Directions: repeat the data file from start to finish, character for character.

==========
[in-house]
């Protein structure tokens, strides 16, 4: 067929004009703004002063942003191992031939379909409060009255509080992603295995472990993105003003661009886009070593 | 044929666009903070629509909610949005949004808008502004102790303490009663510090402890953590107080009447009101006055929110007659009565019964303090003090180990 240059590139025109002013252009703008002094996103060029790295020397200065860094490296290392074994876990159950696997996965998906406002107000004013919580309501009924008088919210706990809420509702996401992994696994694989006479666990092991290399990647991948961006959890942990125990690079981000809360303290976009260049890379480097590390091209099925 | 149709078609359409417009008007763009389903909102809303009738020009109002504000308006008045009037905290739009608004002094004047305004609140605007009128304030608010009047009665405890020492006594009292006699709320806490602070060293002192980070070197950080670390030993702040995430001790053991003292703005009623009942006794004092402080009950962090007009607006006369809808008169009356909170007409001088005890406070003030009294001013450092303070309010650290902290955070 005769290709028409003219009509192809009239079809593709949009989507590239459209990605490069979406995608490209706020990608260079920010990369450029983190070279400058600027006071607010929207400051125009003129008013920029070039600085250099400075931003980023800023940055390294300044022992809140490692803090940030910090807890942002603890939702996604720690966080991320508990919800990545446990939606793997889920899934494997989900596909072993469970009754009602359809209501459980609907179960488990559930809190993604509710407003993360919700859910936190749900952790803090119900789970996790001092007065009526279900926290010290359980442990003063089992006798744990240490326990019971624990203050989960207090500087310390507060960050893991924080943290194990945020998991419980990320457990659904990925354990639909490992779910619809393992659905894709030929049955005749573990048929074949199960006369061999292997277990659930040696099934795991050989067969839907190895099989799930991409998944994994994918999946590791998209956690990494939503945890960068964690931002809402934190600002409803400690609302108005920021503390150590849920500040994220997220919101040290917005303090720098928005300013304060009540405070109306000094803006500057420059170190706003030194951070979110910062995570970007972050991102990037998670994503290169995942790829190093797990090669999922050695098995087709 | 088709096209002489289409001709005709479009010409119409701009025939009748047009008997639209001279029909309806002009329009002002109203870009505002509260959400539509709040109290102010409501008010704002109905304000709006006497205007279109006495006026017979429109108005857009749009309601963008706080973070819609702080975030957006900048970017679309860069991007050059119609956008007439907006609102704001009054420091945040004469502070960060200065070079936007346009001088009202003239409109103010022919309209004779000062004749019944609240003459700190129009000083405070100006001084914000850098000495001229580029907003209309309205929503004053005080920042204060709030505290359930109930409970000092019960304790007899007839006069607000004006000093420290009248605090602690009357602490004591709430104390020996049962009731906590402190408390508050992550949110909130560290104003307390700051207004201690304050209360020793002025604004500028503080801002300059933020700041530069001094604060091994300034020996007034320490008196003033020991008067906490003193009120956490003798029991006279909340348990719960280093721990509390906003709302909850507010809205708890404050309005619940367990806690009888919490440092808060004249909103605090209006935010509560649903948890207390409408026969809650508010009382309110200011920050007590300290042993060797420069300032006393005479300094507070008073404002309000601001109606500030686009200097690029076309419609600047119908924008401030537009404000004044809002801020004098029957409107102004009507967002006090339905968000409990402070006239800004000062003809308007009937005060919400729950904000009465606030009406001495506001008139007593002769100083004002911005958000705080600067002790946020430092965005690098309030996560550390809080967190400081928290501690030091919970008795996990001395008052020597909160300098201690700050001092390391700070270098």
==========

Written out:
[in-house]
């Protein structure tokens, strides 16, 4: 067929004009703004002063942003191992031939379909409060009255509080992603295995472990993105003003661009886009070593 | 044929666009903070629509909610949005949004808008502004102790303490009663510090402890953590107080009447009101006055929110007659009565019964303090003090180990 240059590139025109002013252009703008002094996103060029790295020397200065860094490296290392074994876990159950696997996965998906406002107000004013919580309501009924008088919210706990809420509702996401992994696994694989006479666990092991290399990647991948961006959890942990125990690079981000809360303290976009260049890379480097590390091209099925 | 149709078609359409417009008007763009389903909102809303009738020009109002504000308006008045009037905290739009608004002094004047305004609140605007009128304030608010009047009665405890020492006594009292006699709320806490602070060293002192980070070197950080670390030993702040995430001790053991003292703005009623009942006794004092402080009950962090007009607006006369809808008169009356909170007409001088005890406070003030009294001013450092303070309010650290902290955070 005769290709028409003219009509192809009239079809593709949009989507590239459209990605490069979406995608490209706020990608260079920010990369450029983190070279400058600027006071607010929207400051125009003129008013920029070039600085250099400075931003980023800023940055390294300044022992809140490692803090940030910090807890942002603890939702996604720690966080991320508990919800990545446990939606793997889920899934494997989900596909072993469970009754009602359809209501459980609907179960488990559930809190993604509710407003993360919700859910936190749900952790803090119900789970996790001092007065009526279900926290010290359980442990003063089992006798744990240490326990019971624990203050989960207090500087310390507060960050893991924080943290194990945020998991419980990320457990659904990925354990639909490992779910619809393992659905894709030929049955005749573990048929074949199960006369061999292997277990659930040696099934795991050989067969839907190895099989799930991409998944994994994918999946590791998209956690990494939503945890960068964690931002809402934190600002409803400690609302108005920021503390150590849920500040994220997220919101040290917005303090720098928005300013304060009540405070109306000094803006500057420059170190706003030194951070979110910062995570970007972050991102990037998670994503290169995942790829190093797990090669999922050695098995087709 | 088709096209002489289409001709005709479009010409119409701009025939009748047009008997639209001279029909309806002009329009002002109203870009505002509260959400539509709040109290102010409501008010704002109905304000709006006497205007279109006495006026017979429109108005857009749009309601963008706080973070819609702080975030957006900048970017679309860069991007050059119609956008007439907006609102704001009054420091945040004469502070960060200065070079936007346009001088009202003239409109103010022919309209004779000062004749019944609240003459700190129009000083405070100006001084914000850098000495001229580029907003209309309205929503004053005080920042204060709030505290359930109930409970000092019960304790007899007839006069607000004006000093420290009248605090602690009357602490004591709430104390020996049962009731906590402190408390508050992550949110909130560290104003307390700051207004201690304050209360020793002025604004500028503080801002300059933020700041530069001094604060091994300034020996007034320490008196003033020991008067906490003193009120956490003798029991006279909340348990719960280093721990509390906003709302909850507010809205708890404050309005619940367990806690009888919490440092808060004249909103605090209006935010509560649903948890207390409408026969809650508010009382309110200011920050007590300290042993060797420069300032006393005479300094507070008073404002309000601001109606500030686009200097690029076309419609600047119908924008401030537009404000004044809002801020004098029957409107102004009507967002006090339905968000409990402070006239800004000062003809308007009937005060919400729950904000009465606030009406001495506001008139007593002769100083004002911005958000705080600067002790946020430092965005690098309030996560550390809080967190400081928290501690030091919970008795996990001395008052020597909160300098201690700050001092390391700070270098």